In a down to earth manner, Allian explains Newton's third law of motion. Not only that, he also clarifies some common misconceptions about the third law. However, this article is not the most objective out there.
Mr. Andersen reviews the different types of forces and applies them to different situations. He also demonstrates how to draw free body diagrams to illustrate these forces. In accordance to Newton's second law (F=ma), it is an imbalance of forces that causes objects to move.
Mr. Andersen utilizes different visuals to teach students about how to interpret a position - time graph with a constant velocity. One of them, The Moving Man, demonstrates how the slope of a line represents the velocity change with the displacement (position from starting point) and where the time and position lie. The position lies on the X axis and the time lies on the Y axis. t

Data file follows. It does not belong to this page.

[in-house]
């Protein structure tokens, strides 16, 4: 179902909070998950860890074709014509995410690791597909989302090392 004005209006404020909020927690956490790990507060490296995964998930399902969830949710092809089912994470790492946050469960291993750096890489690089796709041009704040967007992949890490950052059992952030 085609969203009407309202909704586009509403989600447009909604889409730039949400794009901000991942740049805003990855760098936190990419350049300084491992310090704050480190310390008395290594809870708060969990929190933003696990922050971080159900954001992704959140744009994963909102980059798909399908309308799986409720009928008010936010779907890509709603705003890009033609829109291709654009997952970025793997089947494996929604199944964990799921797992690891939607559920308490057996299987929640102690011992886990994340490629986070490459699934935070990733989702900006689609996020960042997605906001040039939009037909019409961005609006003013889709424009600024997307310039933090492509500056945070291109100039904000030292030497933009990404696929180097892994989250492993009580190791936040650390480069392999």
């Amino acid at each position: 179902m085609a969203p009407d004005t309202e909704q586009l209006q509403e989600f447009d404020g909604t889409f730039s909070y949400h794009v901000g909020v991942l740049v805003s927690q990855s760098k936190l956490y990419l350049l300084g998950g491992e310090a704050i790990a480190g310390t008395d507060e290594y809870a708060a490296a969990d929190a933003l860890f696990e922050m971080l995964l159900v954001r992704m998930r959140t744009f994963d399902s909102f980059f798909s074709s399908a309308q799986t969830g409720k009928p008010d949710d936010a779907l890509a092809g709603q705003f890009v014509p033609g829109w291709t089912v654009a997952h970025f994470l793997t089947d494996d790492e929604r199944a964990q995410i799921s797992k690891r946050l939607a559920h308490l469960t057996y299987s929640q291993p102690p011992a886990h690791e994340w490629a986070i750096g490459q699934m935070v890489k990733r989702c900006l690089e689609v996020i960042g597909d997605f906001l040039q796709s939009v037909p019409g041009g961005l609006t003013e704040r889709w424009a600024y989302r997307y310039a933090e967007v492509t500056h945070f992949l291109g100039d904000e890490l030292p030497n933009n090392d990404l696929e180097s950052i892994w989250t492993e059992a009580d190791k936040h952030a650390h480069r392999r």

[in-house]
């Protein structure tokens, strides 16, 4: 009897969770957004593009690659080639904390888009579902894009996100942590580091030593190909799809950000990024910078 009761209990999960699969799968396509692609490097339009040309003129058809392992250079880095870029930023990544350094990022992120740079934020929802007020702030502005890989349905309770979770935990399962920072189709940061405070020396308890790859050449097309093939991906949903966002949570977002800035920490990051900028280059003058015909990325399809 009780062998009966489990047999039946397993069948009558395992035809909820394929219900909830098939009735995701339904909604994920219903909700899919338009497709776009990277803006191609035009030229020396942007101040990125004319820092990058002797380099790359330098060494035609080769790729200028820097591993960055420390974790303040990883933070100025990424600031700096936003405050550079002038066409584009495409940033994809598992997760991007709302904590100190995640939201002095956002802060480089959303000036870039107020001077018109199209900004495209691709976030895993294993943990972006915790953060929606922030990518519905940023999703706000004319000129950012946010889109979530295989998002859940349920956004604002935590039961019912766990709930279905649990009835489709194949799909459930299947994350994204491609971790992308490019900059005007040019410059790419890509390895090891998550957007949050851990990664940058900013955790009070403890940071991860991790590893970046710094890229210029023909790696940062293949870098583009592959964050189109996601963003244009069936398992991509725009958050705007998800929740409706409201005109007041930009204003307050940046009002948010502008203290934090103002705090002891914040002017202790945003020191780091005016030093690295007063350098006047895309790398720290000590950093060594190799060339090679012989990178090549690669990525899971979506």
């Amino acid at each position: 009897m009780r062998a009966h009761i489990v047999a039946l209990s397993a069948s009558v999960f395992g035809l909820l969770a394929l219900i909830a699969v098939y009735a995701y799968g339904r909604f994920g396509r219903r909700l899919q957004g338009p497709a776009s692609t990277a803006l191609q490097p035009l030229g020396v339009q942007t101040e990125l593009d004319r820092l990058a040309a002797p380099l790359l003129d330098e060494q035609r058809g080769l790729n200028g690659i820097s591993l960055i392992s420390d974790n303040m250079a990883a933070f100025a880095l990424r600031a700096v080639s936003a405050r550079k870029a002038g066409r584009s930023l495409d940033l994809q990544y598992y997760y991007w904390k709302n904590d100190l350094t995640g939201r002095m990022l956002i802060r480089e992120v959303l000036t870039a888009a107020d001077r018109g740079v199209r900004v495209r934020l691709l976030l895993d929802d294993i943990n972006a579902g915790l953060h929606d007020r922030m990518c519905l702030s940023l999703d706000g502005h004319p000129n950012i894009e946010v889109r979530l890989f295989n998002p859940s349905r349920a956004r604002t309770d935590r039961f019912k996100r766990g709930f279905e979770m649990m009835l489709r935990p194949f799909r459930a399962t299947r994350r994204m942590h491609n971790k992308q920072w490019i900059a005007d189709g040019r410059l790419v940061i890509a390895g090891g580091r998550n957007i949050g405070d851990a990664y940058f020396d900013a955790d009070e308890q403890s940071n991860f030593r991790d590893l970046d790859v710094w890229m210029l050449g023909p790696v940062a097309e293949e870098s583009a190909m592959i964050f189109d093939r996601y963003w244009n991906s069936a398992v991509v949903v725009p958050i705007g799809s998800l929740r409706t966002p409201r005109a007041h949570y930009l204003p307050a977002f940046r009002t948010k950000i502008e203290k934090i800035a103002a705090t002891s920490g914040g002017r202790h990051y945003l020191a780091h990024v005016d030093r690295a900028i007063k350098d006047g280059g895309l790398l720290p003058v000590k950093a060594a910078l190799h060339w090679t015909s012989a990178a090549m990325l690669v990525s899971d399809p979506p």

This article effectively explains what the first law of motion is. Not only does it explain, but also provides an example of the first law and some experiments one could try themselves at home. However, this article could benefit from more than one example.
Clearly explains what physics is, why it's relevant, and why we study it. I thought this was a good resource because it not only expands on the subject, but it does so in a down-to-earth way that anyone can understand. Closed captions are needed because Professor Naylor's voice is a bit hard to understand without them.